Read one paragraph of a Charles Baxter story, and you know you're in the hands of a master. Consider, for example, the opening line of "Winter Journey": "Harrelson, perpetual Ph.D. student, poverty-stricken dissertation nonfinisher, academic man of all work, gourmand, stands in the tiny kitchen cluttered with yellow note pads, a basketball, books, misplaced bookmarks, and boxes of ant killer, staring down at a dented saucepan of cold soup." In a single sentence, Baxter has limned a whole life. The story that follows of Harrelson's drunken drive through the snow to rescue a fiancée who no longer wants him simply fills in the contours. Baxter specializes in ordinary lives--each story is an accretion of details, some funny, some disturbing, that create a complete world. The events that happen in this world are equally ordinary--people make love, make dinner, make decisions they may or may not carry out--but just when you think you know where things are going, Baxter throws in a gentle curve that sends you right off the road.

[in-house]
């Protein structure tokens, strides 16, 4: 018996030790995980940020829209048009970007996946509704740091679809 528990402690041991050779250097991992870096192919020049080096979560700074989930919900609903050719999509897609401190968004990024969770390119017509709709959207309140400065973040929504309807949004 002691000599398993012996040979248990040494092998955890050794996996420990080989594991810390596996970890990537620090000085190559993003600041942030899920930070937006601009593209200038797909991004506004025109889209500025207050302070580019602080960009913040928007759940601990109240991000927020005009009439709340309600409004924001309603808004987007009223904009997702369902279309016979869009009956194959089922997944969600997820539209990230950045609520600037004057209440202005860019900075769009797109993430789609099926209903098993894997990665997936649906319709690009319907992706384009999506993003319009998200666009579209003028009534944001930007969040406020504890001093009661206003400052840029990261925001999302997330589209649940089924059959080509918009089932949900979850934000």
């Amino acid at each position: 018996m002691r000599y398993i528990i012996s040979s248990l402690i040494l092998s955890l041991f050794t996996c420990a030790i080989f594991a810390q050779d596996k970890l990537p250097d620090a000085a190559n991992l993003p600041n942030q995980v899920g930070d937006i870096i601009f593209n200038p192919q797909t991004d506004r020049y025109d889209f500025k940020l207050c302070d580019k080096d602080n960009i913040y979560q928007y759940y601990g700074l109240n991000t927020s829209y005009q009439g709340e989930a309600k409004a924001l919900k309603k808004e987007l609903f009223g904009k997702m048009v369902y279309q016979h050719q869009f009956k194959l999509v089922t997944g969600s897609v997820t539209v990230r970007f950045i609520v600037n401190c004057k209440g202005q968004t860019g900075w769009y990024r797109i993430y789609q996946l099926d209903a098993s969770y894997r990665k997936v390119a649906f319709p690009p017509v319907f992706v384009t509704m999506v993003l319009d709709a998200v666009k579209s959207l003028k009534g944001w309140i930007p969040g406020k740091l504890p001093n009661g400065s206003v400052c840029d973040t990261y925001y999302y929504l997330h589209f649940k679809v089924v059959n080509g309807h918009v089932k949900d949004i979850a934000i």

The title story, for example, takes the reader through a day in the life of Dinah Nadler, a dentist, wife, and mother whose regular consultations with a psychic take a dark turn. His warning that there's a "black spot ... blinking, at the horizon" of her life freights even the most commonplace actions with dread. Baxter only hints at what might be happening in Dinah's life, but he does it so well that the ambiguity of his mild-seeming conclusion, "Then she went back to the window, cupped her hands on both sides of her face, and looked outside to see what was happening," is truly chilling. Each of the 11 stories in this collection demonstrates Baxter's quirky, chiaroscuro view of the universe, and also stands as testimony to the fact that he is one of the best fiction writers at work today. --Alix Wilber
Baxter dives into the undercurrents of middle-class American life in these eleven arresting, often mesmerizing stories. Whether they know it or not, Baxter's characters are floating above an abyss of unruly desire, inexplicable dread, unforeseen tragedy, and sudden moments of grace.
A drunken graduate student hurtles cheerfully through a snowstorm to rescue a fiancee who no longer wants him. A hospital maintenance worker makes a perverse bid for his place in the sunlight of celebrity. A man and a woman who have lost their only child cling fiercely to the one thing they have left of her--their grief. Lit by the quiet lightning of Baxter's prose, Through the Safety Net is filled with rare artistry and feeling.See all Editorial Reviews